Proclamation 6547—National Credit Education Week, 1993
By the President of the United States of America
Consumer credit is an integral part of the free enterprise economy of the United States. The vast array of credit products has expanded opportunities for consumers. At the same time, this trend has increased consumers' need for simple, understandable information about their options. Informed consumers who know their choices, rights, and responsibilities are better able to choose and use credit wisely. The prudent use of credit increases economic stability and enhances market competition.
The theme of this year's observance, "Good Credit--Unlimited Opportunities," recognizes that consumers, with careful budgeting and planning, can benefit from increased choices and opportunities in today's marketplace. Credit education is crucial to helping the public use credit wisely and responsibly. A good credit record can help a consumer obtain a job, finance a child's education, and obtain a mortgage to buy a home.
Tests of adults and high school students across the Nation show that consumers in the United States are not prepared adequately to deal with complex consumer credit choices. Even though the rights of consumers in credit transactions are guaranteed in Federal and State laws, most consumers have little understanding of their rights or of the agencies responsible for protecting these rights. Consumers clearly can benefit a great deal from expanded consumer credit education efforts.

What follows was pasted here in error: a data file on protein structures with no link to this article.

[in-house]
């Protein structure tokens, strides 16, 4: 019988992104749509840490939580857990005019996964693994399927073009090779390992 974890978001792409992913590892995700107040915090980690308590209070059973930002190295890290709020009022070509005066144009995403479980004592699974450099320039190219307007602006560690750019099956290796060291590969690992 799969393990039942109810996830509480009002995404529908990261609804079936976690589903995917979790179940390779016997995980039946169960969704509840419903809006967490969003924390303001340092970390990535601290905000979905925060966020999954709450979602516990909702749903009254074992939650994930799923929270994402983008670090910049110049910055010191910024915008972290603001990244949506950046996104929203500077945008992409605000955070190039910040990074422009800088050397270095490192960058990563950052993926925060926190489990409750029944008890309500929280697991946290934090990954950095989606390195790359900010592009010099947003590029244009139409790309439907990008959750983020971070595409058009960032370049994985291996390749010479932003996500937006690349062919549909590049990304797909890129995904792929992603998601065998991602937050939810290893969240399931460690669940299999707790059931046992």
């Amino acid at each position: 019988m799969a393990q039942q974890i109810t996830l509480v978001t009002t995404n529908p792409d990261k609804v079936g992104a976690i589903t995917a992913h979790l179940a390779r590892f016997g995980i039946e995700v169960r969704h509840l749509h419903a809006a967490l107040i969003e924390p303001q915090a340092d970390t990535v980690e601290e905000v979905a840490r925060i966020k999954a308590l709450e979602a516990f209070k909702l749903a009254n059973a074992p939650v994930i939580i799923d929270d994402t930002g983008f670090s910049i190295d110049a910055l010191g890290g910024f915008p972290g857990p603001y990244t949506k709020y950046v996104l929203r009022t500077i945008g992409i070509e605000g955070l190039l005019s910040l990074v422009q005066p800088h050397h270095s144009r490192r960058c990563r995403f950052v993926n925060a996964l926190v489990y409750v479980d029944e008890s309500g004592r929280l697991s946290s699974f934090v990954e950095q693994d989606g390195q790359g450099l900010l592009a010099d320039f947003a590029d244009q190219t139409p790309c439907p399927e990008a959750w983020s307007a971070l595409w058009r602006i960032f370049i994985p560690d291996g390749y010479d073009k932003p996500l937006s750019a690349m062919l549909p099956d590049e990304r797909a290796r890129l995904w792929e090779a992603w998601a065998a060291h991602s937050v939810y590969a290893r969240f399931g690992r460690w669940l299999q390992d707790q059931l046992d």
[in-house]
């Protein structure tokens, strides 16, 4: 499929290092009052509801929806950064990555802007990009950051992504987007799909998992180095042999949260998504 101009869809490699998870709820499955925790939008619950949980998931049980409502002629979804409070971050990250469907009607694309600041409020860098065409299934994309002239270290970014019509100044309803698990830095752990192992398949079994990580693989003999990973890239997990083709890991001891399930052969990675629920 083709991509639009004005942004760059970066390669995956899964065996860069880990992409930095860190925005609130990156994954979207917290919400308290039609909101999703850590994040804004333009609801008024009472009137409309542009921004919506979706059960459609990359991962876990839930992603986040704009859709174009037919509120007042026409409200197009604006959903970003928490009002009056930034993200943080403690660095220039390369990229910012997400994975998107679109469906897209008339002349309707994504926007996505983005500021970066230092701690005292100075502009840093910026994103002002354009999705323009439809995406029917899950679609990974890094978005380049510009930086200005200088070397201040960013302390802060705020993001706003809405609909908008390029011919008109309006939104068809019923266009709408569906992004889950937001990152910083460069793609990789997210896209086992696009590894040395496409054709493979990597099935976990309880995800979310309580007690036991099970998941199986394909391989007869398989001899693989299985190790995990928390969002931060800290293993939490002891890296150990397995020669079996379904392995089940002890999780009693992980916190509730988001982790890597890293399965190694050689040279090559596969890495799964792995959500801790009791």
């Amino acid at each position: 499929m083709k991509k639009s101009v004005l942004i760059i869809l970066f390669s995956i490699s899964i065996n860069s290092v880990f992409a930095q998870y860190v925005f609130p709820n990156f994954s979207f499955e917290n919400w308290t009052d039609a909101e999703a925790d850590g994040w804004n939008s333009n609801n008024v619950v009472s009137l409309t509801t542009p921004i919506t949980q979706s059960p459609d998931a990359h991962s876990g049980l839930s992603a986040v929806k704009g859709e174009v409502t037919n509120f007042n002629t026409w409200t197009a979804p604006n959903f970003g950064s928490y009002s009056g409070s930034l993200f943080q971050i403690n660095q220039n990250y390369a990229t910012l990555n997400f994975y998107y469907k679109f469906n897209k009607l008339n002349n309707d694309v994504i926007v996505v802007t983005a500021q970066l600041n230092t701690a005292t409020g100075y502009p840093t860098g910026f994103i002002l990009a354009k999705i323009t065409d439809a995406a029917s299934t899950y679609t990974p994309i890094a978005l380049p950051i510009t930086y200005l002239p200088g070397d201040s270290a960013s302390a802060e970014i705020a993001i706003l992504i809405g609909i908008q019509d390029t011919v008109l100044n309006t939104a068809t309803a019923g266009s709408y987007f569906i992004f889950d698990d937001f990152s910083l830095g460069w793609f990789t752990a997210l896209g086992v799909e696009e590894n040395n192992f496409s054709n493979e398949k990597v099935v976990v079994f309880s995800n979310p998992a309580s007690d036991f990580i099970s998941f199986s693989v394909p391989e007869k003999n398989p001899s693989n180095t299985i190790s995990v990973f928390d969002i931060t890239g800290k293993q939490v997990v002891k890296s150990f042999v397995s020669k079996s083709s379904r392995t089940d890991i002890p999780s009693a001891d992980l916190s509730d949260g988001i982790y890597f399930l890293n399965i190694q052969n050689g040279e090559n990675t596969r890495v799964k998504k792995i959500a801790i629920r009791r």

In recognition of the importance of the prudent use of credit, the Congress, by Public Law 102-483, has designated the week beginning April 18, 1993, as "National Credit Education Week" and has authorized and requested the President to issue a proclamation in observance of this week.
Now, Therefore, I, William J. Clinton, President of the United States of America, do hereby proclaim the week beginning April 18, 1993, as National Credit Education Week. I encourage all Americans--particularly business people, educators, public officials, consumer advocates, community organizations, and members of the media--to observe this week with appropriate programs and activities to educate and inform consumers about their credit rights and responsibilities and about the benefits of the wise use of credit.
In Witness Whereof, I have hereunto set my hand this twenty-second day of April, in the year of our Lord nineteen hundred and ninety-three, and of the Independence of the United States of America the two hundred and seventeenth.
WILLIAM J. CLINTON
William J. Clinton, Proclamation 6547—National Credit Education Week, 1993 Online by Gerhard Peters and John T. Woolley, The American Presidency Project https://www.presidency.ucsb.edu/node/227426